Let me tell you a story… four guys met and they created magic. End of story.
But it is never that easy, is it?
A lot has been said about creatives in Nigeria. The argument however isn’t about how capable or talented they are, but how much the society they operate in acknowledge or appreciate their value.
Even more so, very little is known about the motion graphics and animating crowd amongst this large pool of creatives. This might be because they work in silos, in the absence of a real community– choosing to attach themselves with the graphic artiste/UIUX/Illustrator scene rather than carving an ecosystem for themselves as motion graphics designers and animators. This might also be due to the pricey nature of the animation business since a lot of work, time and energy goes into creating every single project they render.
However, a lot of stories still need to be told and animators– who hold the unique power to simplify ideas for audiences, feeding them vital information in consumable bits are as necessary to our learning process as the message they look to pass.
One studio that has a passion for stories is Quadron Studios.
Started by Tayo and Uche in September, 2015. They both were among the team that worked on the ‘Ovie and Wale’ skit. At that time, getting realistic animations with characters that looked like us, spoke like us and even danced like us was very novel. The skit was well received, and it went viral within a short time.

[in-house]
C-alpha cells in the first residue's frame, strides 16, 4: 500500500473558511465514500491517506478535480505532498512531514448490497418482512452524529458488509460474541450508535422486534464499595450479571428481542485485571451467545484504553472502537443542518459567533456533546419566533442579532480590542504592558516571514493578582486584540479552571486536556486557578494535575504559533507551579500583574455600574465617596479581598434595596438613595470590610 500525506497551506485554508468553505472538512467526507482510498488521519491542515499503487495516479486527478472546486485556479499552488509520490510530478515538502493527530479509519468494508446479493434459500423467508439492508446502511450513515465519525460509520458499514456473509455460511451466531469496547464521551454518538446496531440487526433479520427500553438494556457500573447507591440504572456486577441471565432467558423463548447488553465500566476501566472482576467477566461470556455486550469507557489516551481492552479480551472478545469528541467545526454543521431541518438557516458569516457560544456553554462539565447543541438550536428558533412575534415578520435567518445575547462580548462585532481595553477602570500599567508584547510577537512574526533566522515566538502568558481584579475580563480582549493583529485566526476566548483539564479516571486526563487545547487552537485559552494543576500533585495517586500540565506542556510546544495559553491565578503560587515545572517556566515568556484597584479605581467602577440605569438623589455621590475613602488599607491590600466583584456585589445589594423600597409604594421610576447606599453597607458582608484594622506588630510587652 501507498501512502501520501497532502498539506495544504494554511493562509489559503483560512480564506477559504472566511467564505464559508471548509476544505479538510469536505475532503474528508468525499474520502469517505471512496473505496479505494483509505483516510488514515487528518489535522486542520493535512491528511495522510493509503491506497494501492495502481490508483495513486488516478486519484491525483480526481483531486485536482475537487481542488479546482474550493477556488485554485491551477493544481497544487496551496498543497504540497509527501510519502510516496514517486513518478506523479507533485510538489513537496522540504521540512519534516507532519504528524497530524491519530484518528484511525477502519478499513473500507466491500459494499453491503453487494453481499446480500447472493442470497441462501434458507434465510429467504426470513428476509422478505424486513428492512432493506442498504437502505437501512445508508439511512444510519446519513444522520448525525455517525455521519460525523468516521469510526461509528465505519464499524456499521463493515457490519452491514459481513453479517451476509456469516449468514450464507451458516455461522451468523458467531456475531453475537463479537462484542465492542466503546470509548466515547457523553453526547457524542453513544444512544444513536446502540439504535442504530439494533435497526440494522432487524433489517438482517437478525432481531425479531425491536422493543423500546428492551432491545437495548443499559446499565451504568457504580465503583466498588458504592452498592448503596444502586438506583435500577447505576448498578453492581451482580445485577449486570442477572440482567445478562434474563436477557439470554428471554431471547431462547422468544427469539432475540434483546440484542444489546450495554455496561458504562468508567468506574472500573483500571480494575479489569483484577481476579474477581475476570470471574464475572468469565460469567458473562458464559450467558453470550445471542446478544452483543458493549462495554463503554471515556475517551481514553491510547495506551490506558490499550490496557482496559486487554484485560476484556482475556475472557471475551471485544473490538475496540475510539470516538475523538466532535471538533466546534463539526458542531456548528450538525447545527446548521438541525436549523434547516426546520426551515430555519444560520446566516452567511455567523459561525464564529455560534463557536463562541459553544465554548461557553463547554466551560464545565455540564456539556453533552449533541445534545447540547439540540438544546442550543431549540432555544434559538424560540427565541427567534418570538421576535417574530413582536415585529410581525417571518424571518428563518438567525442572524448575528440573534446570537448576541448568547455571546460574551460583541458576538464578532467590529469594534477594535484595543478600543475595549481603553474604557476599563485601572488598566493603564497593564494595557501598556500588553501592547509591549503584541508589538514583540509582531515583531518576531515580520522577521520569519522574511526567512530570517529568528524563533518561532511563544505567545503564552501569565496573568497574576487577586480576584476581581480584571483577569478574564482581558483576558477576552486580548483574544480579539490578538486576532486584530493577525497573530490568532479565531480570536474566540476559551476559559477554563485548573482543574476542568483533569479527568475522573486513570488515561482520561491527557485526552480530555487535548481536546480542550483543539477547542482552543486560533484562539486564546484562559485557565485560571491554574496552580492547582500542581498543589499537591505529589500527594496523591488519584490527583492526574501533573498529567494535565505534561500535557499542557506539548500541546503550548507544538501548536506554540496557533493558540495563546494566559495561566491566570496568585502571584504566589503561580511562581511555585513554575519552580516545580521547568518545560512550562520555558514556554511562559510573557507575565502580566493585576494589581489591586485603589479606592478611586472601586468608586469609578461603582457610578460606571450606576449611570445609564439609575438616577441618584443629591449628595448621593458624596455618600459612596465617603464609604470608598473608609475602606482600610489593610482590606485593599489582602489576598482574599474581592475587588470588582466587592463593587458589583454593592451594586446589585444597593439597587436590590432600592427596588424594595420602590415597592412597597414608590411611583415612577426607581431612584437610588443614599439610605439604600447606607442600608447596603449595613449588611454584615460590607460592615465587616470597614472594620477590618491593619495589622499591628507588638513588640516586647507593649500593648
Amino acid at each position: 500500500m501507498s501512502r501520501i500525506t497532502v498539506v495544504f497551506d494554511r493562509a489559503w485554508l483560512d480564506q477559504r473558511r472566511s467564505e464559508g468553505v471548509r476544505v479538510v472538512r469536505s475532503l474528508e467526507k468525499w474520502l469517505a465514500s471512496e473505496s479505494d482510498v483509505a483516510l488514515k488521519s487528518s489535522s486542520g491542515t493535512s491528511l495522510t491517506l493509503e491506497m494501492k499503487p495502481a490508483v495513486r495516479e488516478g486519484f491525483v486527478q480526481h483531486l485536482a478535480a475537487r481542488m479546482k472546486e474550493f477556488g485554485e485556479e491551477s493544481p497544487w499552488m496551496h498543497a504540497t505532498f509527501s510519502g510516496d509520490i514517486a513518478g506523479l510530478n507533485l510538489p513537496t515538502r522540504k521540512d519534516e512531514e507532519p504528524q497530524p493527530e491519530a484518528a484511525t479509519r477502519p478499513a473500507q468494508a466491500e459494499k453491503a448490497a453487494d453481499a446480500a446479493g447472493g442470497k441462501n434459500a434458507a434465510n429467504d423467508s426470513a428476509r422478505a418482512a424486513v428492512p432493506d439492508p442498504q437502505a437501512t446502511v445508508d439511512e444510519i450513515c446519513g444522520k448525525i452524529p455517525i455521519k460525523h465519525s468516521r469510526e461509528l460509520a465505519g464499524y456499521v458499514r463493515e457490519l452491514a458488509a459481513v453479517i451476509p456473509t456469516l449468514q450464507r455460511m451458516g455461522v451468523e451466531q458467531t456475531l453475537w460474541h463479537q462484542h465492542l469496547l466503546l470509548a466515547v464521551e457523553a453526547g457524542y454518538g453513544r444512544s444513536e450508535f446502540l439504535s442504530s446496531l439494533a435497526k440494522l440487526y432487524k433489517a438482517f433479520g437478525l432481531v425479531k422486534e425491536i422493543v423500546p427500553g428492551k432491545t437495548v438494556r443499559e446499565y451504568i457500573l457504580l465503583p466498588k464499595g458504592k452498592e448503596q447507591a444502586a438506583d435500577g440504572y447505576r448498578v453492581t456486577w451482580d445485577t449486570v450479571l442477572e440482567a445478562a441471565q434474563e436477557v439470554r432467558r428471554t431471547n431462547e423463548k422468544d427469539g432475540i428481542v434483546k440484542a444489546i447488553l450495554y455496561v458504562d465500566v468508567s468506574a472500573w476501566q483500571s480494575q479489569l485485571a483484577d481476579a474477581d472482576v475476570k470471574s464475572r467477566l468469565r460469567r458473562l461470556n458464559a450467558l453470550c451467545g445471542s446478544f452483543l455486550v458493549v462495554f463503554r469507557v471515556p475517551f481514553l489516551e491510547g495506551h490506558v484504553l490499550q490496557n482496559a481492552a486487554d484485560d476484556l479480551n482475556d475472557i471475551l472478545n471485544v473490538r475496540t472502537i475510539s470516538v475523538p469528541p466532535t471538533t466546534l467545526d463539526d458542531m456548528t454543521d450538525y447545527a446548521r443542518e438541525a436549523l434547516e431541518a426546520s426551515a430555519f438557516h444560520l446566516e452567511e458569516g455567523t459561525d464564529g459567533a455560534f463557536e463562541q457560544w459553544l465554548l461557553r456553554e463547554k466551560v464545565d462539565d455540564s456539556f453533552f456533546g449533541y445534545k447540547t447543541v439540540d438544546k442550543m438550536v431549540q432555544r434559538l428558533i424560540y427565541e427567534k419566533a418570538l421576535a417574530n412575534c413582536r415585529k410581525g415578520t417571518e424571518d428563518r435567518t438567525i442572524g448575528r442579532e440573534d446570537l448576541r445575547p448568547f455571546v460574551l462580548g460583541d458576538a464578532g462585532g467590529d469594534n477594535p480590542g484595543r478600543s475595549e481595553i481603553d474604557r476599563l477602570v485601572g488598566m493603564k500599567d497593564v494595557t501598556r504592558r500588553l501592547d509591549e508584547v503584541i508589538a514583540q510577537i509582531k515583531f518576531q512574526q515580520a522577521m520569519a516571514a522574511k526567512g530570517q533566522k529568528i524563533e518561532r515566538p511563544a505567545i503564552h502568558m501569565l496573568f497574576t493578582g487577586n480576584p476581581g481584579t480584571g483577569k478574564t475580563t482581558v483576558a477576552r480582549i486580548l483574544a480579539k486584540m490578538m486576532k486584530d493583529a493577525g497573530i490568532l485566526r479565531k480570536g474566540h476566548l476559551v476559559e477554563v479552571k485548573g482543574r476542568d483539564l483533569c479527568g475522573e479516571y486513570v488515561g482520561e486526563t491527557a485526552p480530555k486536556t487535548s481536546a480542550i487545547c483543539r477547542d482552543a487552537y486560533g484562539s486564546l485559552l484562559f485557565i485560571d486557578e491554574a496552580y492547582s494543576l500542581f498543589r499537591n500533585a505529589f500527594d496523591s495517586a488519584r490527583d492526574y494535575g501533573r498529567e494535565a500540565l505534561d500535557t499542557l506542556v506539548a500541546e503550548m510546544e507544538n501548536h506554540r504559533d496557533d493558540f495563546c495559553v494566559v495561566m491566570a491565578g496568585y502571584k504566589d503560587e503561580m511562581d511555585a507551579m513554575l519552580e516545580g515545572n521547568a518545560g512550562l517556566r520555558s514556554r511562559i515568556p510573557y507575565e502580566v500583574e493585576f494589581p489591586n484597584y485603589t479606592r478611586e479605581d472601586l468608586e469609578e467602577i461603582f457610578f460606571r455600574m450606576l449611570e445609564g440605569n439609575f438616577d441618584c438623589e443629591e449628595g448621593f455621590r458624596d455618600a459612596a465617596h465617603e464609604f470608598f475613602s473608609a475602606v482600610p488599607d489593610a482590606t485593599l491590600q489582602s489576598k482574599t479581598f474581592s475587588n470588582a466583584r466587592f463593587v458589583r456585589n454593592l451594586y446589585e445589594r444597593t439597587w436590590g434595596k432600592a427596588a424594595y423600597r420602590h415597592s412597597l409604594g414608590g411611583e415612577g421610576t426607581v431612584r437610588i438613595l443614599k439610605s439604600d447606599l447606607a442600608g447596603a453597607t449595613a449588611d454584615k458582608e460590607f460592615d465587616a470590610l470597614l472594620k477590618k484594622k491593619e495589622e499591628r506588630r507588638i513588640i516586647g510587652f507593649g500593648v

Tayo and Uche kept in touch after the viral project and within years, Quadron was born. They operate with a small team of four: Tayo, Uche, Dayo and Lukman. They consider themselves generalists, which is a creative’s language for broad skill across different expertise in animation. The Quadron-Four did not forget the secret ingredient that made the ‘Ovie and Wale’ skit go viral– every day, they still strive to tell the Nigerian story using characters that we can identify with.
Most of these stories are told through digital content and advertising and Quadron has quite the portfolio. Having worked with firms like GUO, MTN, Wema Bank, VisionScape and the Nigerian Breweries out of many others. This need to convey something that transcends the mediocre determines their process.
According to Tayo, once a new client comes onboard— the first thing they ask is “What is the story you want to tell?” From there, they work their way up into developing characters that can be resonated with, and fleshing out worlds that mirror our reality as Africans.
This has resulted in iconic characters like JohnBosco, a young Nigerian who tried ‘escaping’ work to book a bus trip; Okoro International, a typical Igbo chief entangled with modern technology and the unique experiences that come with it and Skelebe, a rat that has the ability to communicate with, and berate his host out of many others.